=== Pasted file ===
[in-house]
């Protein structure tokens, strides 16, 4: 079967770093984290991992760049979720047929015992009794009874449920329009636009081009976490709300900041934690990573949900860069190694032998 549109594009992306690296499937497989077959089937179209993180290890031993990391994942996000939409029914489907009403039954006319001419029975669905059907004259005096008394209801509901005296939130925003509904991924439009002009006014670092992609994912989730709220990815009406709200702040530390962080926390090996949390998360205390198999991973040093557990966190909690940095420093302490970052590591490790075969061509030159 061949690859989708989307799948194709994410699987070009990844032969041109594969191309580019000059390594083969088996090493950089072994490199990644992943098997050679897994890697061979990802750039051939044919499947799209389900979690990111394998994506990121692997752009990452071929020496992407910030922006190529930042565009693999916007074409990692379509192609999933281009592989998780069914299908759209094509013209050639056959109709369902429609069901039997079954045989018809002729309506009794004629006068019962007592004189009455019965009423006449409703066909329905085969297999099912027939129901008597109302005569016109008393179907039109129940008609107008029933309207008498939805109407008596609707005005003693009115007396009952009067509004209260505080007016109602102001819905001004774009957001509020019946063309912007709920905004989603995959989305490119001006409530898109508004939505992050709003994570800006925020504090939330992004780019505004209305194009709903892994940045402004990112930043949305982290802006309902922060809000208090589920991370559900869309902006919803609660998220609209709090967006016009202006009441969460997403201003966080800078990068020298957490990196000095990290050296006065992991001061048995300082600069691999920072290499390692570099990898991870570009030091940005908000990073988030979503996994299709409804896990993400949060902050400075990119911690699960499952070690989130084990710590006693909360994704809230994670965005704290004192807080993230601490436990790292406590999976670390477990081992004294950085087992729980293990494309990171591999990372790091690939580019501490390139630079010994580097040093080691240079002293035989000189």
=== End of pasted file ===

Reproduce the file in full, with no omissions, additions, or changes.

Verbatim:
[in-house]
């Protein structure tokens, strides 16, 4: 079967770093984290991992760049979720047929015992009794009874449920329009636009081009976490709300900041934690990573949900860069190694032998 549109594009992306690296499937497989077959089937179209993180290890031993990391994942996000939409029914489907009403039954006319001419029975669905059907004259005096008394209801509901005296939130925003509904991924439009002009006014670092992609994912989730709220990815009406709200702040530390962080926390090996949390998360205390198999991973040093557990966190909690940095420093302490970052590591490790075969061509030159 061949690859989708989307799948194709994410699987070009990844032969041109594969191309580019000059390594083969088996090493950089072994490199990644992943098997050679897994890697061979990802750039051939044919499947799209389900979690990111394998994506990121692997752009990452071929020496992407910030922006190529930042565009693999916007074409990692379509192609999933281009592989998780069914299908759209094509013209050639056959109709369902429609069901039997079954045989018809002729309506009794004629006068019962007592004189009455019965009423006449409703066909329905085969297999099912027939129901008597109302005569016109008393179907039109129940008609107008029933309207008498939805109407008596609707005005003693009115007396009952009067509004209260505080007016109602102001819905001004774009957001509020019946063309912007709920905004989603995959989305490119001006409530898109508004939505992050709003994570800006925020504090939330992004780019505004209305194009709903892994940045402004990112930043949305982290802006309902922060809000208090589920991370559900869309902006919803609660998220609209709090967006016009202006009441969460997403201003966080800078990068020298957490990196000095990290050296006065992991001061048995300082600069691999920072290499390692570099990898991870570009030091940005908000990073988030979503996994299709409804896990993400949060902050400075990119911690699960499952070690989130084990710590006693909360994704809230994670965005704290004192807080993230601490436990790292406590999976670390477990081992004294950085087992729980293990494309990171591999990372790091690939580019501490390139630079010994580097040093080691240079002293035989000189």